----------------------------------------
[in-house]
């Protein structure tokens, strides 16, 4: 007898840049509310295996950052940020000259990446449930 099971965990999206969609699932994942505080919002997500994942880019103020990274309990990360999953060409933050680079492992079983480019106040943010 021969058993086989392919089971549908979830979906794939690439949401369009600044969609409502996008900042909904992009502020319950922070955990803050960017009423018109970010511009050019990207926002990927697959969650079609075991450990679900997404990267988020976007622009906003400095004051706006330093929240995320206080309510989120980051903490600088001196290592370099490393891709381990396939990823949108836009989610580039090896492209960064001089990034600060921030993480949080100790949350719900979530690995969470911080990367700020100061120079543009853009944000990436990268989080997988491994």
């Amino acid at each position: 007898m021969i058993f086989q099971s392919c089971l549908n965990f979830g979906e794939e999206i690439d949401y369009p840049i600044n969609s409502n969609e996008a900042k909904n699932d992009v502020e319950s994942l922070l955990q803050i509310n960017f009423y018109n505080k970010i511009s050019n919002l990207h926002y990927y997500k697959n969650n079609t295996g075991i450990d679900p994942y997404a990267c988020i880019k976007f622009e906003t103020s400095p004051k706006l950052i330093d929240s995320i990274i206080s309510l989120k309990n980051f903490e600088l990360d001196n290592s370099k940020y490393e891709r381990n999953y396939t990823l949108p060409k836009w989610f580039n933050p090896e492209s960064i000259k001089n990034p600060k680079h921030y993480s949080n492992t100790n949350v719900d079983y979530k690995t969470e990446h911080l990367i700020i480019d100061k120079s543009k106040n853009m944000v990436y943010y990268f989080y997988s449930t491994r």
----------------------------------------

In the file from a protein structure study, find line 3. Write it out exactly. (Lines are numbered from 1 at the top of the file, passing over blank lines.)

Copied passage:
């Amino acid at each position: 007898m021969i058993f086989q099971s392919c089971l549908n965990f979830g979906e794939e999206i690439d949401y369009p840049i600044n969609s409502n969609e996008a900042k909904n699932d992009v502020e319950s994942l922070l955990q803050i509310n960017f009423y018109n505080k970010i511009s050019n919002l990207h926002y990927y997500k697959n969650n079609t295996g075991i450990d679900p994942y997404a990267c988020i880019k976007f622009e906003t103020s400095p004051k706006l950052i330093d929240s995320i990274i206080s309510l989120k309990n980051f903490e600088l990360d001196n290592s370099k940020y490393e891709r381990n999953y396939t990823l949108p060409k836009w989610f580039n933050p090896e492209s960064i000259k001089n990034p600060k680079h921030y993480s949080n492992t100790n949350v719900d079983y979530k690995t969470e990446h911080l990367i700020i480019d100061k120079s543009k106040n853009m944000v990436y943010y990268f989080y997988s449930t491994r």